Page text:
Feature Picture: Hayley Morgan and Jess Connolly

“The Lipstick Gospel” and the Power of Story

Today I want to introduce you to a writer that has encouraged me the past several months. From my experience in reading her words, Stephanie May Wilson is an encourager, a lover of celebrations and life, and a follower of Jesus. I stumbled upon her blog this past summer and spent several nights staying up way too late reading through her posts while consistently thinking, “I’ve felt that way too!”

She shares her story authentically and offers wise advice, especially in regards to relationships and living in Jesus well. I’ve followed her since I discovered her words and today I am so, so excited to share her new ebook, “The Lipstick Gospel”!

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“The Lipstick Gospel” is simply a story of how she found Jesus in the unexpected while traveling Europe with friends after a difficult break-up. This story resonated with me, not necessarily because I have the same story, but because through her story I was reminded of God’s incredible faithfulness, grace, and redemption.

I’ve been thinking about stories recently, about how vital they are to our well-being and in our relationships and how we are so inherently drawn to learning about other’s stories. I’m reminded how learning about each other’s stories creates a compassion in us for others and, recently, for me, has been a reminder of how good and faithful our God is.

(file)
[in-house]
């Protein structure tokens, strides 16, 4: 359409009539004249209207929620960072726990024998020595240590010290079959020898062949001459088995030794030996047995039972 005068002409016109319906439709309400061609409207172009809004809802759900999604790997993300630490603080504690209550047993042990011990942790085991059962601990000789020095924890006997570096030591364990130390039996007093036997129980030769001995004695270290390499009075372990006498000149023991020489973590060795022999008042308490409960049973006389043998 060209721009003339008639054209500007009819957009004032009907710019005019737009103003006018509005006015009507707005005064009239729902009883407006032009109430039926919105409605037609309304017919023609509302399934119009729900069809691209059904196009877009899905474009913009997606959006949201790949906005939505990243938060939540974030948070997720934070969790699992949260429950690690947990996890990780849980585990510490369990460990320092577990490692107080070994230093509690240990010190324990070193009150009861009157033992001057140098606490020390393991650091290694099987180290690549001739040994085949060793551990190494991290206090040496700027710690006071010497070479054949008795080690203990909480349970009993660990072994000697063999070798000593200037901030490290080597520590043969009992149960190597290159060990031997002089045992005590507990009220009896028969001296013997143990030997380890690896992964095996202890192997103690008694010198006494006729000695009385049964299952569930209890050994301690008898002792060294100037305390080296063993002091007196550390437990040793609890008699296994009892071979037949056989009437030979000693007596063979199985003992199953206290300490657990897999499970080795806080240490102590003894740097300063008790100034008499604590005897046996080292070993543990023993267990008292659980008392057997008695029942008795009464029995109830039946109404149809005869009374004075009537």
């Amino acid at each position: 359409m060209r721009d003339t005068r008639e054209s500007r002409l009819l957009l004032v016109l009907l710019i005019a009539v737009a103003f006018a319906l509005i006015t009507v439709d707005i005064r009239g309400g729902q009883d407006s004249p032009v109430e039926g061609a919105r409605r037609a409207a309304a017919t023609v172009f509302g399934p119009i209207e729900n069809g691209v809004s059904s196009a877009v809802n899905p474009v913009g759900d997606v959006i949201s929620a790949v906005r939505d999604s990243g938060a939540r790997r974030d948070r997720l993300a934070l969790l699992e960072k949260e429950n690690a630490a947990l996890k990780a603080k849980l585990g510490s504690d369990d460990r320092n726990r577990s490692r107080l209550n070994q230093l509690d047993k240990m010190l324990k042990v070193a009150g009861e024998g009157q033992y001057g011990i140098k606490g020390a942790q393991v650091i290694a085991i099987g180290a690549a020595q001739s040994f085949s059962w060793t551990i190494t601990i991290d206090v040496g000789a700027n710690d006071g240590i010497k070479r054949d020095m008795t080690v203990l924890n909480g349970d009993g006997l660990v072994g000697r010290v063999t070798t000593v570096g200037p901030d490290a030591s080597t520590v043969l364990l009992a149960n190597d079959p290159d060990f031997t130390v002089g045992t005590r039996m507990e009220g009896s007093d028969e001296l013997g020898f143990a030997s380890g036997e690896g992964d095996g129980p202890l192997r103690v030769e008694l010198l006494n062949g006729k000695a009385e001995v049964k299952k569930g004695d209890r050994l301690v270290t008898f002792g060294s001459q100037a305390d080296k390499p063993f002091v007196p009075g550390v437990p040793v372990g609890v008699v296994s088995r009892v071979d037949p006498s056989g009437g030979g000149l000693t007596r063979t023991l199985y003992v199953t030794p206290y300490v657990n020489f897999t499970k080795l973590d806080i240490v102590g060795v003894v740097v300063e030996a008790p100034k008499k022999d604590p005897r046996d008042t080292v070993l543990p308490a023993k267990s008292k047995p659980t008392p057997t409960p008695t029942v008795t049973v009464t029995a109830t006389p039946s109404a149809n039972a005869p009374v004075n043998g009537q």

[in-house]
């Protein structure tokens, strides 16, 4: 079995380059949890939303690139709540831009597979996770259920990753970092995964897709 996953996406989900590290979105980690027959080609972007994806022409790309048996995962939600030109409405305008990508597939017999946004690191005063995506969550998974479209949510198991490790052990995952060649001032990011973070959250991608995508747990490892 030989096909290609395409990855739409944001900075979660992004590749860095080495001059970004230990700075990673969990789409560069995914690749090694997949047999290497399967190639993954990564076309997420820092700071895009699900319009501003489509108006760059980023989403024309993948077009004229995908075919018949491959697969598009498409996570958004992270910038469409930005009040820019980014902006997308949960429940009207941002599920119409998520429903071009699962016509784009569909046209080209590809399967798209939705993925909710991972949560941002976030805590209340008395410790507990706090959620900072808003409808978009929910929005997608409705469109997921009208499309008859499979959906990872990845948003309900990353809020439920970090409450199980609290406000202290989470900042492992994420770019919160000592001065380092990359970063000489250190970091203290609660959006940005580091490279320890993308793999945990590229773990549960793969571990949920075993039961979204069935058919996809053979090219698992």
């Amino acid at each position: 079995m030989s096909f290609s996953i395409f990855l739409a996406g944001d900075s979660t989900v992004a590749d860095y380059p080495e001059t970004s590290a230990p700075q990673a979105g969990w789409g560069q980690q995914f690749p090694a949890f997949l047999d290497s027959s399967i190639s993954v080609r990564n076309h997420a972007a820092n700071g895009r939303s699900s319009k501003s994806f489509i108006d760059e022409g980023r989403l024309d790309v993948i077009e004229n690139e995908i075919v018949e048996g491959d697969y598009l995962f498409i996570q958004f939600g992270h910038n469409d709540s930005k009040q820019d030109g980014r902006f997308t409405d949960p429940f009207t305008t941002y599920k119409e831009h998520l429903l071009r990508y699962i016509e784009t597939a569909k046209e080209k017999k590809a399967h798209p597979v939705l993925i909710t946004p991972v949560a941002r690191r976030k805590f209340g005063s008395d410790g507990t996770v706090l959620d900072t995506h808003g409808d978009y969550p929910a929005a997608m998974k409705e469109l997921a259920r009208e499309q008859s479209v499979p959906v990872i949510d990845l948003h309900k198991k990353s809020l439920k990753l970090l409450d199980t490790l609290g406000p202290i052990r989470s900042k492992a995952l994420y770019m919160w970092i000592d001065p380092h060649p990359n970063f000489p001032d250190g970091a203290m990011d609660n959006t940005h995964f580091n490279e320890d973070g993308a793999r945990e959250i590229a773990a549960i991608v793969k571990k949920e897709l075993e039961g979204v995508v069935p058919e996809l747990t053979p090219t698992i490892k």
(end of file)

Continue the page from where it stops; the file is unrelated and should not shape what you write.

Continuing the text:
Stephanie’s story is no exception. Through her honest confessions of discovery and escaping and traveling and learning and healing I was reminded of a simple aspect of the Gospel—how God’s love drives everything. Of how He desires to reconcile with His people and how He can meet us where we are, no matter how far away we think we are from him. This has been an incredibly refreshing truth to dwell in recently as I’ve been wrestling to remember His love and His faithfulness and His ability to fulfill His promises to His people.

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“The Lipstick Gospel” chronicles Stephanie’s journey towards this truth as well, not holding back her struggles along the way. I cheered her on as she discovered the goodness of Jesus and in the process, was reminded that the truth of salvation she discovered in the Sistine Chapel is the same truth we need to be reminded of every day, no matter where we are in our faith journey. The honesty of her past validated the need to expose ours in order to let go of it, that sometimes we just need to get away, and that no matter what, the Lord will always meet us where we’re at.

I’m thankful for Stephanie’s story and I hope you will download the book (for FREE!), curl up on the sofa as the temperatures drop this week, and get lost in someone else’s story for a while. Remember that our circumstances are never too much for Jesus and that a life in Jesus, along with hardship and questioning, is also meant to be one of joy and laughter and the celebration of living in true freedom.

Download Stephanie’s book here and check out her website here. I’m so excited to be sharing her with you all and hope you find her words encouraging.